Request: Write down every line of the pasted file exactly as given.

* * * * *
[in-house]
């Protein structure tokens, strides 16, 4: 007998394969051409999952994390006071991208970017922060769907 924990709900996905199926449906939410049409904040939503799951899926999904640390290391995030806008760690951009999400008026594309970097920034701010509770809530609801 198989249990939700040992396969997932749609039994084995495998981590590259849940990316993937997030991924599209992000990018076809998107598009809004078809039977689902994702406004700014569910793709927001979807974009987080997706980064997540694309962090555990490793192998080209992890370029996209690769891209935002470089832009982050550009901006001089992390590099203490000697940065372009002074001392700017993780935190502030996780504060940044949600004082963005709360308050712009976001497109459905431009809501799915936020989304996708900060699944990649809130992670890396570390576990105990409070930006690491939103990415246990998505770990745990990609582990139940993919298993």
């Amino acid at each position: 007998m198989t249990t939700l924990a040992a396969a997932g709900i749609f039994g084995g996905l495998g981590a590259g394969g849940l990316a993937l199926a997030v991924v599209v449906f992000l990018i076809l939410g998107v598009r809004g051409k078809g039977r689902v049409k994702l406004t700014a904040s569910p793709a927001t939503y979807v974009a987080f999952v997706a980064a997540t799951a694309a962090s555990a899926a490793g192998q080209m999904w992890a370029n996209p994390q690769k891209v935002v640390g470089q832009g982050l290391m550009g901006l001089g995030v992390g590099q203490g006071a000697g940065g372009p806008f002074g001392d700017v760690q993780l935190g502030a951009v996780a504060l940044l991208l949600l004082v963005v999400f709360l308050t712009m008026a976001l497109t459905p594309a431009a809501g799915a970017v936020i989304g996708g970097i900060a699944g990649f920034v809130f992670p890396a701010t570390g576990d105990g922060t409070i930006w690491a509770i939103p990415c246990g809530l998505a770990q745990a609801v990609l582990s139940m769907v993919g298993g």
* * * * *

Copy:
[in-house]
């Protein structure tokens, strides 16, 4: 007998394969051409999952994390006071991208970017922060769907 924990709900996905199926449906939410049409904040939503799951899926999904640390290391995030806008760690951009999400008026594309970097920034701010509770809530609801 198989249990939700040992396969997932749609039994084995495998981590590259849940990316993937997030991924599209992000990018076809998107598009809004078809039977689902994702406004700014569910793709927001979807974009987080997706980064997540694309962090555990490793192998080209992890370029996209690769891209935002470089832009982050550009901006001089992390590099203490000697940065372009002074001392700017993780935190502030996780504060940044949600004082963005709360308050712009976001497109459905431009809501799915936020989304996708900060699944990649809130992670890396570390576990105990409070930006690491939103990415246990998505770990745990990609582990139940993919298993």
């Amino acid at each position: 007998m198989t249990t939700l924990a040992a396969a997932g709900i749609f039994g084995g996905l495998g981590a590259g394969g849940l990316a993937l199926a997030v991924v599209v449906f992000l990018i076809l939410g998107v598009r809004g051409k078809g039977r689902v049409k994702l406004t700014a904040s569910p793709a927001t939503y979807v974009a987080f999952v997706a980064a997540t799951a694309a962090s555990a899926a490793g192998q080209m999904w992890a370029n996209p994390q690769k891209v935002v640390g470089q832009g982050l290391m550009g901006l001089g995030v992390g590099q203490g006071a000697g940065g372009p806008f002074g001392d700017v760690q993780l935190g502030a951009v996780a504060l940044l991208l949600l004082v963005v999400f709360l308050t712009m008026a976001l497109t459905p594309a431009a809501g799915a970017v936020i989304g996708g970097i900060a699944g990649f920034v809130f992670p890396a701010t570390g576990d105990g922060t409070i930006w690491a509770i939103p990415c246990g809530l998505a770990q745990a609801v990609l582990s139940m769907v993919g298993g």